Finding them is easy via the information_schema views -

SELECT table_catalog, table_name, column_name, data_type
FROM information_schema.columns
WHERE data_type IN ('text','ntext','image')

If you want more information you can use the system tables directly. -

For SQL2005+ -
SELECT a.name name, b.name, c.name, b.max_length, *
FROM sys.objects a
INNER JOIN sys.columns b ON a.object_id = b.object_id
INNER JOIN sys.types c ON b.system_type_id = c.system_type_id
WHERE a.type='u'  
AND c.name IN ('text','ntext','image')
ORDER BY 1,2,3

For SQL 2000 -
SELECT a.name tablename, b.name columnname ,c.name datatype, b.length, *
FROM sysobjects a  
INNER JOIN syscolumns b  ON a.id=b.id  
INNER JOIN systypes c  ON c.xtype=b.xtype
WHERE a.xtype='u'  
AND c.name IN ('text','ntext','image')
ORDER BY 1,2,3

Wednesday, 30 November 2011

TSQL : Which protocols are being used by active connections?

-- what protocols are being used by active connections

SELECT DISTINCT net_library FROM sysprocesses

SELECT DISTINCT net_transport FROM sys.dm_exec_connections

Monday, 28 November 2011

TSQL : Fetch Service Account name

TSQL to get the SQL Server service account.
DECLARE @MSSqlService VARCHAR(50)
EXECUTE master.dbo.xp_instance_regread
 N'HKEY_LOCAL_MACHINE'
,N'SYSTEM\CurrentControlSet\Services\MSSQLSERVER'
,N'ObjectName'
,@MSSqlService OUTPUT
,N'no_output'
SELECT @MSSqlService AS SQL_Service_Account

Wednesday, 16 November 2011

TSQL : TOP N PER GROUP using RANK()

An Adventureworks quick script to demonstrate top items in a group. It isn't the query I wrote today, but it is one I can publish here!
-- Sales Order ID, Name and Price for the 3 most expensive items in each order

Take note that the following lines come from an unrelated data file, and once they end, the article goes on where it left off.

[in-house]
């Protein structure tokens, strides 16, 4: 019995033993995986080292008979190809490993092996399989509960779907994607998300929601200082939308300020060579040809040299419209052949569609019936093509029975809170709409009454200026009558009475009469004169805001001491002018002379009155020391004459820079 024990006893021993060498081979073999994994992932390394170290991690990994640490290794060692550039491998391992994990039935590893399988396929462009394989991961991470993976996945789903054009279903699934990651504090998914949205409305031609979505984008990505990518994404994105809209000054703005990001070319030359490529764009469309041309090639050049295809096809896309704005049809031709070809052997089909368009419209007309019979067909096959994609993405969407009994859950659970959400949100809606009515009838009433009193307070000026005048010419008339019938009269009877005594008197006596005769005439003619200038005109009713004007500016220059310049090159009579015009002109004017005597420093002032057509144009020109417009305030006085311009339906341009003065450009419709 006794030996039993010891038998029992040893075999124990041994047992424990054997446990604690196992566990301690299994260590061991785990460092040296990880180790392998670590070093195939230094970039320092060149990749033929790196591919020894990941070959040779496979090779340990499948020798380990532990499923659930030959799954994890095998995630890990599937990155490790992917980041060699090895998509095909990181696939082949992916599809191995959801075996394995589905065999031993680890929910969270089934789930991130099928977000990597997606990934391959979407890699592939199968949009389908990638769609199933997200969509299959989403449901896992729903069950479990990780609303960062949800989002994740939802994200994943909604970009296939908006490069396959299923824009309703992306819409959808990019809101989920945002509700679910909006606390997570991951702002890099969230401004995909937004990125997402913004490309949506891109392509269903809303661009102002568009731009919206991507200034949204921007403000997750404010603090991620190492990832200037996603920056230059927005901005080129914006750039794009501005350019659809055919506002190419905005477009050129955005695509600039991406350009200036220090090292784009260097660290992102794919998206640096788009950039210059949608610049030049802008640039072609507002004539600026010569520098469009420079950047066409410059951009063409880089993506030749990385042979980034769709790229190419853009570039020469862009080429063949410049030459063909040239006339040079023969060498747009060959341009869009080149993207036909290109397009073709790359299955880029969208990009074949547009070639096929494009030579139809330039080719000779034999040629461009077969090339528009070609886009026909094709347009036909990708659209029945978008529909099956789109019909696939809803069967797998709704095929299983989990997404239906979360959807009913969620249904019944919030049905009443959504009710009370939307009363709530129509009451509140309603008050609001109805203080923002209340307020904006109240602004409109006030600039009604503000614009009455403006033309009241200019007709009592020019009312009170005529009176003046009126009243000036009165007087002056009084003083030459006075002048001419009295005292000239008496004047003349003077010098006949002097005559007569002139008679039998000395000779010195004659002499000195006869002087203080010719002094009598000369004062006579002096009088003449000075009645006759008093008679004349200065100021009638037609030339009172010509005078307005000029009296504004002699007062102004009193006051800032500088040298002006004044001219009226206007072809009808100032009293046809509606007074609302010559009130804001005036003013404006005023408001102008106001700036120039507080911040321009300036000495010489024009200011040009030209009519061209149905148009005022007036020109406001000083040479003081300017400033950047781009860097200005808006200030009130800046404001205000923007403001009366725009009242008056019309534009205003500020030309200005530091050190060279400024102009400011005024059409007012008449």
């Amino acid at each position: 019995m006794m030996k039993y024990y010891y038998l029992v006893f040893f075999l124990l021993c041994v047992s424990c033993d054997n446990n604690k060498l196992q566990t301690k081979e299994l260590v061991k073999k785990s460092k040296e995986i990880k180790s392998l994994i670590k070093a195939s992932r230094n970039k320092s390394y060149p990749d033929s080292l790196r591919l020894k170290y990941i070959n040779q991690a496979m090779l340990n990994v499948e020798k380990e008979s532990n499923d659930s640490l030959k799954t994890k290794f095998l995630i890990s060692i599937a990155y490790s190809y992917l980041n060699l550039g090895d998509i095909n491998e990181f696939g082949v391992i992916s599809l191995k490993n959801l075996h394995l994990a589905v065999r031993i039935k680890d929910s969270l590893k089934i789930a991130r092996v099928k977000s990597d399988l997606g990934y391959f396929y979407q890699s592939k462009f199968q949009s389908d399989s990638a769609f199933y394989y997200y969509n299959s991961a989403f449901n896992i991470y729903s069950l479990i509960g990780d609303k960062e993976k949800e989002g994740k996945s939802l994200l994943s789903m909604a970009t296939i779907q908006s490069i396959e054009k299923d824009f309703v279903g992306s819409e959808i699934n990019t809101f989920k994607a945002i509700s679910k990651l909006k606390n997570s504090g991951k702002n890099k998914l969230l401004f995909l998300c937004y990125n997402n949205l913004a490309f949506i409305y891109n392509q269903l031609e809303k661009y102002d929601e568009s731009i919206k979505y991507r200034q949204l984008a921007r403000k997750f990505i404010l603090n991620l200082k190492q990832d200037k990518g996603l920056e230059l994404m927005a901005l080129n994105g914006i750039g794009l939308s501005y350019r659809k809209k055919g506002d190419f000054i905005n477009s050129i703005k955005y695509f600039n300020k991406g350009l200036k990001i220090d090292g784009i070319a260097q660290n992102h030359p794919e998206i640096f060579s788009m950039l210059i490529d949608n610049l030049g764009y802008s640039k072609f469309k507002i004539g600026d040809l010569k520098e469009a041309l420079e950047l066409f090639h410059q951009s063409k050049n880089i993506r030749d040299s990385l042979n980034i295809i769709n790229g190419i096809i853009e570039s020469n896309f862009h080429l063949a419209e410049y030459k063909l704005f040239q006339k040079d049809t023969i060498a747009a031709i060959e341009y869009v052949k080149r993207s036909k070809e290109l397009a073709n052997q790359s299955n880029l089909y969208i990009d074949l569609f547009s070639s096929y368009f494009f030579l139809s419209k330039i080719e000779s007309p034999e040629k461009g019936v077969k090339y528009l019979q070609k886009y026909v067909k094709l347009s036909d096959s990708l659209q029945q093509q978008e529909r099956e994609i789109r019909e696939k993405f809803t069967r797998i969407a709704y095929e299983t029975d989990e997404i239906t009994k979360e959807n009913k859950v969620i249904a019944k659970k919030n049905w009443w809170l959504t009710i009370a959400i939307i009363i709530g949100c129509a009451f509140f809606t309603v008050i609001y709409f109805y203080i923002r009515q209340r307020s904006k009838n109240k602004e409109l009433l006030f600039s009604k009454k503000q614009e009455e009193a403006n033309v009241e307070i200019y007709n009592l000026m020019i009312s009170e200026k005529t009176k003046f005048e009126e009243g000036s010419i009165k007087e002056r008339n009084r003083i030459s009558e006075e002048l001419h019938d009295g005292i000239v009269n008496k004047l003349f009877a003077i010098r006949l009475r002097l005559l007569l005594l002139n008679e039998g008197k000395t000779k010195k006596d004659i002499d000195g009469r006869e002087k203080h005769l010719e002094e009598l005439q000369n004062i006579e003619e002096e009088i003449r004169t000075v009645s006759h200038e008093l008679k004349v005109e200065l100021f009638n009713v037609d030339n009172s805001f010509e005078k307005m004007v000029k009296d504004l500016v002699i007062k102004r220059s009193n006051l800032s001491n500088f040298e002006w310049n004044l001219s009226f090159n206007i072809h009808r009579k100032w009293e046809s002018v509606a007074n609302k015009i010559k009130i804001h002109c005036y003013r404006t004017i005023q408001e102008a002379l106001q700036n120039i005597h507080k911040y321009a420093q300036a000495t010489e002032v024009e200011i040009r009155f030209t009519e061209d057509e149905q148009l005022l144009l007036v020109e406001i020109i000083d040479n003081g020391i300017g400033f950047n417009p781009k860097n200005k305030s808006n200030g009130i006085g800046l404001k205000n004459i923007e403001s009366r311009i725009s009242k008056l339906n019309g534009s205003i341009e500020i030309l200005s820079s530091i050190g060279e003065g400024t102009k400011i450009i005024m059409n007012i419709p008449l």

-- We join to a derived table utilising the RANK function to order the items in each order by expense.
-- The WHERE clause then restricts the results according to the output of the RANK function
SELECT 
  S.SalesOrderID
 ,P.Name
 ,D.UnitPrice
FROM Sales.SalesOrderHeader S
INNER JOIN
 (SELECT 
  RANK() OVER (PARTITION BY SalesOrderID ORDER BY UnitPrice DESC) ItemCount
  ,* 
  FROM Sales.SalesOrderDetail)  D
ON S.SalesOrderID = D.SalesOrderID
INNER JOIN Production.Product P
ON P.ProductId = D.ProductId
WHERE ItemCount <= 3
ORDER BY SalesOrderID, Name, UnitPrice 
Solace : Tsql : ROW_NUMBER, RANK, DENSE_RANK and PARTITION BY

Luke Hayler : Rediscovering RANK

Monday, 7 November 2011

Windows Scheduled Tasks - Command Line Options

Delete that annoying task that keeps being recreated -

SCHTASKS /Delete /TN "Annoying Scheduled Application" /F

The rest of the options can be displayed like this -

H:\>SCHTASKS /?

SCHTASKS /parameter [arguments]

Description:
    Enables an administrator to create, delete, query, change, run and
    end scheduled tasks on a local or remote system. Replaces AT.exe.

Parameter List:
    /Create         Creates a new scheduled task.

    /Delete         Deletes the scheduled task(s).

    /Query          Displays all scheduled tasks.

    /Change         Changes the properties of scheduled task.

    /Run            Runs the scheduled task immediately.

    /End            Stops the currently running scheduled task.

    /?              Displays this help/usage.

Examples:
    SCHTASKS
    SCHTASKS /?
    SCHTASKS /Run /?
    SCHTASKS /End /?
    SCHTASKS /Create /?
    SCHTASKS /Delete /?
    SCHTASKS /Query  /?
    SCHTASKS /Change /?

Saturday, 5 November 2011

Wait Stats (Quick Summary)

In SQL 2000 - 

DBCC SQLPERF(waitstats)

In SQL 2005+ 

SELECT wait_type, waiting_tasks_count, wait_time_ms, signal_wait_time_ms  
FROM sys.dm_os_wait_stats
ORDER BY wait_time_ms DESC

To clear Wait Stats -

dbcc sqlperf(waitstats,clear)

Some you can safely ignore -

CLR_SEMAPHORE
LAZYWRITER_SLEEP
RESOURCE_QUEUE
SLEEP_TASK
SLEEP_SYSTEMTASK
SQLTRACE_BUFFER_FLUSH
WAITFOR
LOGMGR_QUEUE
CHECKPOINT_QUEUE
REQUEST_FOR_DEADLOCK_SEARCH
XE_TIMER_EVENT
BROKER_TO_FLUSH
BROKER_TASK_STOP
CLR_MANUAL_EVENT
CLR_AUTO_EVENT
DISPATCHER_QUEUE_SEMAPHORE
FT_IFTS_SCHEDULER_IDLE_WAIT
XE_DISPATCHER_WAIT
XE_DISPATCHER_JOIN
BROKER_EVENTHANDLER
TRACEWRITE
FT_IFTSHC_MUTEX
SQLTRACE_INCREMENTAL_FLUSH_SLEEP
SLEEP

Thursday, 3 November 2011